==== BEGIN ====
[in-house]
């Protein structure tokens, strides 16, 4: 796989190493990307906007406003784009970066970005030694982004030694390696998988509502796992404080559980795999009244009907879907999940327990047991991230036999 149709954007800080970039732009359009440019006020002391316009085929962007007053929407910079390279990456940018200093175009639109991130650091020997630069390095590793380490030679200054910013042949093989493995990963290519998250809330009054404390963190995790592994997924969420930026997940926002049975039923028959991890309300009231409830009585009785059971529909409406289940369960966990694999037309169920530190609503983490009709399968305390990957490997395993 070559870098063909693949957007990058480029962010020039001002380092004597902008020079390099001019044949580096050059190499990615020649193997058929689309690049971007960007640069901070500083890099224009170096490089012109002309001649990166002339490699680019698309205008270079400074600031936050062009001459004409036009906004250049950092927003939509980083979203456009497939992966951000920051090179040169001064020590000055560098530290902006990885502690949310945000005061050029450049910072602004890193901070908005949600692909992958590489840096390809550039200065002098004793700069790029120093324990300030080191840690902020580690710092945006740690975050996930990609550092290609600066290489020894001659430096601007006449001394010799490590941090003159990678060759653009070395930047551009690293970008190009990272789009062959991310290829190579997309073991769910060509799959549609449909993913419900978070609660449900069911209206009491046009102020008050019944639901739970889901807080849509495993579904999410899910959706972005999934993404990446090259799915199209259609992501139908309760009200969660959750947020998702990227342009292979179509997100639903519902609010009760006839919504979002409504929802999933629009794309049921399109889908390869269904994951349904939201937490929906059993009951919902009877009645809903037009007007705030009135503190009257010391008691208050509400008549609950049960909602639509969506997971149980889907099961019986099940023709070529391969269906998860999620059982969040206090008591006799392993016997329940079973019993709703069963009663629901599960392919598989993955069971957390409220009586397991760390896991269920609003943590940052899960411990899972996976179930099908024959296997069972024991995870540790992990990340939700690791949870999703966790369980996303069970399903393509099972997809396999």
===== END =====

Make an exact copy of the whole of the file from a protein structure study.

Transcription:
[in-house]
């Protein structure tokens, strides 16, 4: 796989190493990307906007406003784009970066970005030694982004030694390696998988509502796992404080559980795999009244009907879907999940327990047991991230036999 149709954007800080970039732009359009440019006020002391316009085929962007007053929407910079390279990456940018200093175009639109991130650091020997630069390095590793380490030679200054910013042949093989493995990963290519998250809330009054404390963190995790592994997924969420930026997940926002049975039923028959991890309300009231409830009585009785059971529909409406289940369960966990694999037309169920530190609503983490009709399968305390990957490997395993 070559870098063909693949957007990058480029962010020039001002380092004597902008020079390099001019044949580096050059190499990615020649193997058929689309690049971007960007640069901070500083890099224009170096490089012109002309001649990166002339490699680019698309205008270079400074600031936050062009001459004409036009906004250049950092927003939509980083979203456009497939992966951000920051090179040169001064020590000055560098530290902006990885502690949310945000005061050029450049910072602004890193901070908005949600692909992958590489840096390809550039200065002098004793700069790029120093324990300030080191840690902020580690710092945006740690975050996930990609550092290609600066290489020894001659430096601007006449001394010799490590941090003159990678060759653009070395930047551009690293970008190009990272789009062959991310290829190579997309073991769910060509799959549609449909993913419900978070609660449900069911209206009491046009102020008050019944639901739970889901807080849509495993579904999410899910959706972005999934993404990446090259799915199209259609992501139908309760009200969660959750947020998702990227342009292979179509997100639903519902609010009760006839919504979002409504929802999933629009794309049921399109889908390869269904994951349904939201937490929906059993009951919902009877009645809903037009007007705030009135503190009257010391008691208050509400008549609950049960909602639509969506997971149980889907099961019986099940023709070529391969269906998860999620059982969040206090008591006799392993016997329940079973019993709703069963009663629901599960392919598989993955069971957390409220009586397991760390896991269920609003943590940052899960411990899972996976179930099908024959296997069972024991995870540790992990990340939700690791949870999703966790369980996303069970399903393509099972997809396999």